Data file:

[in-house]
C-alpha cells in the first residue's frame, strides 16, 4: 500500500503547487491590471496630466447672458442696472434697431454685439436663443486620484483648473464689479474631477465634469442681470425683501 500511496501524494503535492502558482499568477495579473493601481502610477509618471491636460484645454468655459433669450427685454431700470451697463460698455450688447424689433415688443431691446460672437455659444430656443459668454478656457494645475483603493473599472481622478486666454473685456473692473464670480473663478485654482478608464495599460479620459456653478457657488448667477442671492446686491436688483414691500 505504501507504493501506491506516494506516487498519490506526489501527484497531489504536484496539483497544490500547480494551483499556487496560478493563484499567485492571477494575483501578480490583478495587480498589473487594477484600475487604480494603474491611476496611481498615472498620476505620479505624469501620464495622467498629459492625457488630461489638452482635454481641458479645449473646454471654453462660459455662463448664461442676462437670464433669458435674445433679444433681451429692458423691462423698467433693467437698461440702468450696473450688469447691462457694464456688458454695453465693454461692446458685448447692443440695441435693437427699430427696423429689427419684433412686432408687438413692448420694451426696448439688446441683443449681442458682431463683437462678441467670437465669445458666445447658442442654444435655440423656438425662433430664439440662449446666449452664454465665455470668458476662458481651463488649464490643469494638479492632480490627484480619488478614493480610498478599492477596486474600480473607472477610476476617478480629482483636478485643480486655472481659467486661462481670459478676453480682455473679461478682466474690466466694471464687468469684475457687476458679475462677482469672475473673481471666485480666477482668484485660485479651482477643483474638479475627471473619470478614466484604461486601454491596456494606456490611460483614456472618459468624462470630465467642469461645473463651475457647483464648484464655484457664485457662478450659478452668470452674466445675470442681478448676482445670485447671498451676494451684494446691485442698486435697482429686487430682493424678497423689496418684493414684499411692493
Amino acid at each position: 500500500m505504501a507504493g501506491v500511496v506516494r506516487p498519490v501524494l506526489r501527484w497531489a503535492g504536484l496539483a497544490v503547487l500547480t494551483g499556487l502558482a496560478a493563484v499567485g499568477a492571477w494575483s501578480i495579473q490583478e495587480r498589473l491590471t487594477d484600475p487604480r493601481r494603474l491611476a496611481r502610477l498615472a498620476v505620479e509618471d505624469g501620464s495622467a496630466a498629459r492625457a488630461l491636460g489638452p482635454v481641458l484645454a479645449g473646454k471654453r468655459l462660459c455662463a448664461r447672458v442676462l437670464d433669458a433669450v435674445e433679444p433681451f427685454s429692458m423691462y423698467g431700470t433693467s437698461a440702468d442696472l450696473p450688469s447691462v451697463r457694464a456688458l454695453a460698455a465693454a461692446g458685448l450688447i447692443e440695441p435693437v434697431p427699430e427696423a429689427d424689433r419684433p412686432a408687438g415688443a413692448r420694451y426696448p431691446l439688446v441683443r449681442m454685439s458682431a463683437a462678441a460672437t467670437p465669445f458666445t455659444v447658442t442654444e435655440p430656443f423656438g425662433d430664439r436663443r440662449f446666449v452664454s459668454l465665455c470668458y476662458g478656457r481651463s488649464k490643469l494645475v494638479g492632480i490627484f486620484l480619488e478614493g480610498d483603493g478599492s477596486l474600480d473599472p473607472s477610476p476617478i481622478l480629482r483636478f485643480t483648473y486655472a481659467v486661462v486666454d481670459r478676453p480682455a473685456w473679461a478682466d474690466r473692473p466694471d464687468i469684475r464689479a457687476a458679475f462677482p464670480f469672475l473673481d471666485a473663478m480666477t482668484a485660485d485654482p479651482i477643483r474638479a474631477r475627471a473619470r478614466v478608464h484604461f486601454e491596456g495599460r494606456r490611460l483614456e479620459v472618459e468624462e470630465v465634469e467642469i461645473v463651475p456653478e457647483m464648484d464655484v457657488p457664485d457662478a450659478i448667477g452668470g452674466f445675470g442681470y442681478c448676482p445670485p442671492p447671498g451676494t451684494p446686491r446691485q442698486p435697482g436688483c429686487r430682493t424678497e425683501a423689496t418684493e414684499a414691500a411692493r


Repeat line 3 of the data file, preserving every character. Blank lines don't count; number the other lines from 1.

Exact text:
Amino acid at each position: 500500500m505504501a507504493g501506491v500511496v506516494r506516487p498519490v501524494l506526489r501527484w497531489a503535492g504536484l496539483a497544490v503547487l500547480t494551483g499556487l502558482a496560478a493563484v499567485g499568477a492571477w494575483s501578480i495579473q490583478e495587480r498589473l491590471t487594477d484600475p487604480r493601481r494603474l491611476a496611481r502610477l498615472a498620476v505620479e509618471d505624469g501620464s495622467a496630466a498629459r492625457a488630461l491636460g489638452p482635454v481641458l484645454a479645449g473646454k471654453r468655459l462660459c455662463a448664461r447672458v442676462l437670464d433669458a433669450v435674445e433679444p433681451f427685454s429692458m423691462y423698467g431700470t433693467s437698461a440702468d442696472l450696473p450688469s447691462v451697463r457694464a456688458l454695453a460698455a465693454a461692446g458685448l450688447i447692443e440695441p435693437v434697431p427699430e427696423a429689427d424689433r419684433p412686432a408687438g415688443a413692448r420694451y426696448p431691446l439688446v441683443r449681442m454685439s458682431a463683437a462678441a460672437t467670437p465669445f458666445t455659444v447658442t442654444e435655440p430656443f423656438g425662433d430664439r436663443r440662449f446666449v452664454s459668454l465665455c470668458y476662458g478656457r481651463s488649464k490643469l494645475v494638479g492632480i490627484f486620484l480619488e478614493g480610498d483603493g478599492s477596486l474600480d473599472p473607472s477610476p476617478i481622478l480629482r483636478f485643480t483648473y486655472a481659467v486661462v486666454d481670459r478676453p480682455a473685456w473679461a478682466d474690466r473692473p466694471d464687468i469684475r464689479a457687476a458679475f462677482p464670480f469672475l473673481d471666485a473663478m480666477t482668484a485660485d485654482p479651482i477643483r474638479a474631477r475627471a473619470r478614466v478608464h484604461f486601454e491596456g495599460r494606456r490611460l483614456e479620459v472618459e468624462e470630465v465634469e467642469i461645473v463651475p456653478e457647483m464648484d464655484v457657488p457664485d457662478a450659478i448667477g452668470g452674466f445675470g442681470y442681478c448676482p445670485p442671492p447671498g451676494t451684494p446686491r446691485q442698486p435697482g436688483c429686487r430682493t424678497e425683501a423689496t418684493e414684499a414691500a411692493r